This middleweight bout will be an exciting clash between two well-rounded, experienced and, thus far in their careers, largely successful fighters. Ian Heinisch comes into this fight following a bounce-back first round knockout victory over Gerald Meerschaert. Heinisch had lost two straight prior, first to Derek Brunson and then to Omari Akhmedov, both by unanimous decision. He is now 3-2 in the UFC, the Meerschaert knockout was his first in the octagon, the seventh finish of his professional career, and the fifth knockout.
Brendan Allen is one of the most exciting prospects in the middleweight division. With 17 fights, five knockouts, eight submissions, three UFC wins, two UFC finishes and a seven-fight win streak all under his belt at just 24 years of age, the ceiling on Allen’s career is extremely high. This fight is a pick em at most windows, however some books are offering Allen as a -115 favorite with Heinisch coming back at -105.
Allen is primarily a grappler, always looking to get fights to the ground early. He usually looks to take opponents backs, but he takes whatever they’ll give him, and can lock in advanced holds from a number of different positions. He has extremely smooth transitions and scrambles very effectively. He has nasty arm-in triangles, transitions smoothly into armbars and is more than comfortable fighting from his back.
Allen has some pretty good ground striking ability, but is mostly using it to soften his opponents up for submissions, though he does have five knockouts, all resulting from ground strikes. When his submissions aren’t there, he goes to work with elbows and hooks from top mount, side control, half guard, and position he can get on top and get his hands free.
Allen hasn’t been forced to spend much time on his feet but, in the standing exchanges he has had, he’s shown a lot of power and athleticism. All Allen really has to do standing is land a few shots to set up a takedown, and he has been able to hold his own for as long as he has needed to, but he has spent a collective ~2:30 standing in the UFC octagon by our own unofficial clock.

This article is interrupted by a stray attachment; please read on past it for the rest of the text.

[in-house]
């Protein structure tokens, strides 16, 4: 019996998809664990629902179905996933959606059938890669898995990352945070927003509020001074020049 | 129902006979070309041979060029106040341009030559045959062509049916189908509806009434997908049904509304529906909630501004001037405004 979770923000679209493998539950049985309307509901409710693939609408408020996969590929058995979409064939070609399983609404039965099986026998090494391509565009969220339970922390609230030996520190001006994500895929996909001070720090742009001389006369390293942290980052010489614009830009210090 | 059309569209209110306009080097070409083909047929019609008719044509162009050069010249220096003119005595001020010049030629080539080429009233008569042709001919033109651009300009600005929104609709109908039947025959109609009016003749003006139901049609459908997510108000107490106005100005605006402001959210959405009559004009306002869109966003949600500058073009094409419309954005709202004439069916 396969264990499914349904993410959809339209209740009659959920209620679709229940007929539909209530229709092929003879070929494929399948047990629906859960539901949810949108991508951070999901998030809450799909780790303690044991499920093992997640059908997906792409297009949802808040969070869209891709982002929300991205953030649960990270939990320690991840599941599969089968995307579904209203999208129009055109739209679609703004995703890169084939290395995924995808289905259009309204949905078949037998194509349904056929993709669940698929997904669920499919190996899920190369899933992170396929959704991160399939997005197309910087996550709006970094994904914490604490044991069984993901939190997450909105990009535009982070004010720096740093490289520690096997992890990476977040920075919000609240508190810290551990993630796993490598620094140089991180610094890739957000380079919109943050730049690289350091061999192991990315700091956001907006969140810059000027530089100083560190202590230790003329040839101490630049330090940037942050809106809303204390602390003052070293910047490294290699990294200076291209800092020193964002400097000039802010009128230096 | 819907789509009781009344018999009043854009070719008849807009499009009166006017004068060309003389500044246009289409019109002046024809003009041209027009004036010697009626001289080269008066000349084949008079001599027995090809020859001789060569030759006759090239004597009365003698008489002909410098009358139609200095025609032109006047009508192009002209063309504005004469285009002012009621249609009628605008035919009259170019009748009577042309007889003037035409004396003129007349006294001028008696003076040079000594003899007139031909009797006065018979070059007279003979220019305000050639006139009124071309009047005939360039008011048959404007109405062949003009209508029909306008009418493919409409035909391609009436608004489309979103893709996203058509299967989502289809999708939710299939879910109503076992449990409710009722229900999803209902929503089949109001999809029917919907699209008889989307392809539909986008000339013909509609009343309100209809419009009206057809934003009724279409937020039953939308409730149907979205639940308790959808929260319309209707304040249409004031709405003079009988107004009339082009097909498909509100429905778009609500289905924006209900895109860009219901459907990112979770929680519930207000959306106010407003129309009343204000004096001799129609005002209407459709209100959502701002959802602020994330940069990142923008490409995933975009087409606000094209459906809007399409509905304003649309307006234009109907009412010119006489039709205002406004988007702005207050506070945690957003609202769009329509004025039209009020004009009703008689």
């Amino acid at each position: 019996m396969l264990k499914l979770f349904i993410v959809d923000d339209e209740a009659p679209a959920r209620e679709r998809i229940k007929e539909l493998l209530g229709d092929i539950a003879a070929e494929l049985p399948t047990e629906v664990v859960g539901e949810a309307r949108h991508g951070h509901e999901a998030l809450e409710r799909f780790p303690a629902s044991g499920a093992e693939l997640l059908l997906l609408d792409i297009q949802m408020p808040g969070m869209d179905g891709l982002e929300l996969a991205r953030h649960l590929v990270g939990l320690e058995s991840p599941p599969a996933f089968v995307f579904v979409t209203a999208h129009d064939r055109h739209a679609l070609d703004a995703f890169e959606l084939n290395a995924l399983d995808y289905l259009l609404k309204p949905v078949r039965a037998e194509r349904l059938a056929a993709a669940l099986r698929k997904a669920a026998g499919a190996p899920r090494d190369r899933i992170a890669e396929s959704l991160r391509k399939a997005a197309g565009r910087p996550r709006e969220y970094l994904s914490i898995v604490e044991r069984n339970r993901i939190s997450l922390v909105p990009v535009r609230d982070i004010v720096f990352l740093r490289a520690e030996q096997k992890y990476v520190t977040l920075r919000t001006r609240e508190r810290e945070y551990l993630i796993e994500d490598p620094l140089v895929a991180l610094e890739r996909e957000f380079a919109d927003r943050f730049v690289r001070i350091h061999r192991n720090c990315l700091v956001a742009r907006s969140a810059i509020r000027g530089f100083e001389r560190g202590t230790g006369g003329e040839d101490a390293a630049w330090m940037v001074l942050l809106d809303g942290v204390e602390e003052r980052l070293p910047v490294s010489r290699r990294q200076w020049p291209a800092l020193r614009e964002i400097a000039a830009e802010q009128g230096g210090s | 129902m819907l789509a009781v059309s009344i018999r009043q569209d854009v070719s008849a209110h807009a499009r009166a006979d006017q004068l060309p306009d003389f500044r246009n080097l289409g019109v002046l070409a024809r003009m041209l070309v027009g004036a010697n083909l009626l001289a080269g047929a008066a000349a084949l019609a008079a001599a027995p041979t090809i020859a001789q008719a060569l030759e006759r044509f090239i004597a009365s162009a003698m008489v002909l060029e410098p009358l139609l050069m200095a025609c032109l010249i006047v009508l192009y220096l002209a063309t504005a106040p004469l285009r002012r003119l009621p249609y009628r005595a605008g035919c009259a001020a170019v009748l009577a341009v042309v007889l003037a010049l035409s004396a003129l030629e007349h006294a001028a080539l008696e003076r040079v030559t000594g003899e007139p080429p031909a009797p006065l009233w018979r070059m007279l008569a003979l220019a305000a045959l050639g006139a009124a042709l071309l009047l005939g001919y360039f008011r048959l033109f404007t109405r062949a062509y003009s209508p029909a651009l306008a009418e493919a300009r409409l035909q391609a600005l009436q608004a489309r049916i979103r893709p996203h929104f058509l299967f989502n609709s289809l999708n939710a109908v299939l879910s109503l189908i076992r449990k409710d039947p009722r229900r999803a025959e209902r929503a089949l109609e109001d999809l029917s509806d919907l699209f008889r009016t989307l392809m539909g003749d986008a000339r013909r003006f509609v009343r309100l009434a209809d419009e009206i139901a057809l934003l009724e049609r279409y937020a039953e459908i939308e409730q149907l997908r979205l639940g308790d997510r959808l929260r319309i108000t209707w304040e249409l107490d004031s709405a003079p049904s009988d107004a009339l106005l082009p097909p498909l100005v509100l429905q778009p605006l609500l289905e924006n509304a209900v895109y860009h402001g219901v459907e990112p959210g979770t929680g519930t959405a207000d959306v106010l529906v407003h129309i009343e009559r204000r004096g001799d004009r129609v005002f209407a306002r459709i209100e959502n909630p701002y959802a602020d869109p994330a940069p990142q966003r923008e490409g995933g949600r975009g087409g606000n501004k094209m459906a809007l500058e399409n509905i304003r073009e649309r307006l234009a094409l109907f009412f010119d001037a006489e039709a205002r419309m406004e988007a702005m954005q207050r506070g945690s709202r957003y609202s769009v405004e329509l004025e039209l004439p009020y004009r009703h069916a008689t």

Ian Heinisch will likely look to keep this fight standing, where he would have a significant advantage. He’s a powerful and disciplined striker with great footwork and a serious right overhand. He moves around a lot and actively feints and moves his head. He’s tough to predict, throws a lot of kicks to the legs and body, but is mostly dangerous as a counter-striker. He keeps his distance with his kicks, and tries to get his opponents to press forward into his hooks and overhands.
Because of the bait and switch style he fights, Heinisch doesn’t throw or land a lot of strikes. His power punches are always a threat, but there may not be much keeping Allen from shooting in on Heinisch’s legs. His takedown defense hasn’t held up against his recent opponents, and he’s given his back with way too much ease for us to feel comfortable putting financial confidence in him against a black belt with eight submission victories.
If Heinisch goes after Allen, he’s going to get taken down. If he sits back and waits for Allen, he’s going to trade a few hooks and then get taken down. Once they’re on the ground, Heinisch is going to be controlled, and Allen’s going to start looking for limbs to bend. If the submission doesn’t present itself, Allen’s going to start raining elbows.
It’s surprising to see this line move to a pick em on most books, we’re extremely confident in Allen to get the victory and will gladly take him at -115. The obvious grappling advantage is just too much for Heinisch to overcome, and this could very well be an early submission.